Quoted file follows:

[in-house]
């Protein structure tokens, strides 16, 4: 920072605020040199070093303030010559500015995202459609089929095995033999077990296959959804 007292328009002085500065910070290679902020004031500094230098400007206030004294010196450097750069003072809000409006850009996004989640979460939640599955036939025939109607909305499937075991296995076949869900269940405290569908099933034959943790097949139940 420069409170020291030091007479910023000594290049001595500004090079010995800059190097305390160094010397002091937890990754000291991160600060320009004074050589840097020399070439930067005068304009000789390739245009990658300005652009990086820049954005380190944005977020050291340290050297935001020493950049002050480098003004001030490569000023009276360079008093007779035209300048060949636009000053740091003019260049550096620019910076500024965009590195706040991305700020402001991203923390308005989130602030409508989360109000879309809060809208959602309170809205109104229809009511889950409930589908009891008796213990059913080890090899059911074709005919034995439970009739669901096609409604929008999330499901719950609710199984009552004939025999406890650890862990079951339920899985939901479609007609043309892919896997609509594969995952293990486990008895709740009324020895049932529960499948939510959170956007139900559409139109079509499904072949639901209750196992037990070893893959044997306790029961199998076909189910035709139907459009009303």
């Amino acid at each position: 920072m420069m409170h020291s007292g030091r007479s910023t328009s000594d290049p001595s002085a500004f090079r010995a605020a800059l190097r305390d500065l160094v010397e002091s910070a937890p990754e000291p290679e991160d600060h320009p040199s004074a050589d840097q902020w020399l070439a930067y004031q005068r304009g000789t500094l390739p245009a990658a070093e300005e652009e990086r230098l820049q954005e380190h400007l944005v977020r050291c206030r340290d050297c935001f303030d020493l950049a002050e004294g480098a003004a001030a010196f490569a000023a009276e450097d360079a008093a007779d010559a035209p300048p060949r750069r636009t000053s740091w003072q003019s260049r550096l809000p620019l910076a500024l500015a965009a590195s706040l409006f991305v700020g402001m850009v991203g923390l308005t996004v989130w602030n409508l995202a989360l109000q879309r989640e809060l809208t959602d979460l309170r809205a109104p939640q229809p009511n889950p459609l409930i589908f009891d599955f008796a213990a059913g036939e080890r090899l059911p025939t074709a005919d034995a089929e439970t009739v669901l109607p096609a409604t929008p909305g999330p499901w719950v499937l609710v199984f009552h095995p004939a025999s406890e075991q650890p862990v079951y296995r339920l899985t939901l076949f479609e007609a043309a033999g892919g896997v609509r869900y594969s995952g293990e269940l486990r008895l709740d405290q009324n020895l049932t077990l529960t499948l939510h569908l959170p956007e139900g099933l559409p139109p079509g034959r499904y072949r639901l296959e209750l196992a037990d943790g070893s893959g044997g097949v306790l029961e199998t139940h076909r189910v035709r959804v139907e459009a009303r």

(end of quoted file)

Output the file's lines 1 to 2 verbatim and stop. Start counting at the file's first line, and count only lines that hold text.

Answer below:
[in-house]
């Protein structure tokens, strides 16, 4: 920072605020040199070093303030010559500015995202459609089929095995033999077990296959959804 007292328009002085500065910070290679902020004031500094230098400007206030004294010196450097750069003072809000409006850009996004989640979460939640599955036939025939109607909305499937075991296995076949869900269940405290569908099933034959943790097949139940 420069409170020291030091007479910023000594290049001595500004090079010995800059190097305390160094010397002091937890990754000291991160600060320009004074050589840097020399070439930067005068304009000789390739245009990658300005652009990086820049954005380190944005977020050291340290050297935001020493950049002050480098003004001030490569000023009276360079008093007779035209300048060949636009000053740091003019260049550096620019910076500024965009590195706040991305700020402001991203923390308005989130602030409508989360109000879309809060809208959602309170809205109104229809009511889950409930589908009891008796213990059913080890090899059911074709005919034995439970009739669901096609409604929008999330499901719950609710199984009552004939025999406890650890862990079951339920899985939901479609007609043309892919896997609509594969995952293990486990008895709740009324020895049932529960499948939510959170956007139900559409139109079509499904072949639901209750196992037990070893893959044997306790029961199998076909189910035709139907459009009303």